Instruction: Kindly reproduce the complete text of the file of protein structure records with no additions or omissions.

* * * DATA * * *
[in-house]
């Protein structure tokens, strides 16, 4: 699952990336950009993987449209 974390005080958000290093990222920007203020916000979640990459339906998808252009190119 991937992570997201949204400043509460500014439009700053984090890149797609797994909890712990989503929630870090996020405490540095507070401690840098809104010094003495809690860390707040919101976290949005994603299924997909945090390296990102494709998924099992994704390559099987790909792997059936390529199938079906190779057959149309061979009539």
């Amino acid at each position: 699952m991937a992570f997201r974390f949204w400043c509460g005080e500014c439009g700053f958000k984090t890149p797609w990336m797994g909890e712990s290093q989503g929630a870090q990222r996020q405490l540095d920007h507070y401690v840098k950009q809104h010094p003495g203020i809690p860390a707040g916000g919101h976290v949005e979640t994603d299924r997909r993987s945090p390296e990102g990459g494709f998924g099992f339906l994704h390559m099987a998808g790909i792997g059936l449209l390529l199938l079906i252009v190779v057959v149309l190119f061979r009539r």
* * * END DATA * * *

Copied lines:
[in-house]
């Protein structure tokens, strides 16, 4: 699952990336950009993987449209 974390005080958000290093990222920007203020916000979640990459339906998808252009190119 991937992570997201949204400043509460500014439009700053984090890149797609797994909890712990989503929630870090996020405490540095507070401690840098809104010094003495809690860390707040919101976290949005994603299924997909945090390296990102494709998924099992994704390559099987790909792997059936390529199938079906190779057959149309061979009539």
């Amino acid at each position: 699952m991937a992570f997201r974390f949204w400043c509460g005080e500014c439009g700053f958000k984090t890149p797609w990336m797994g909890e712990s290093q989503g929630a870090q990222r996020q405490l540095d920007h507070y401690v840098k950009q809104h010094p003495g203020i809690p860390a707040g916000g919101h976290v949005e979640t994603d299924r997909r993987s945090p390296e990102g990459g494709f998924g099992f339906l994704h390559m099987a998808g790909i792997g059936l449209l390529l199938l079906i252009v190779v057959v149309l190119f061979r009539r």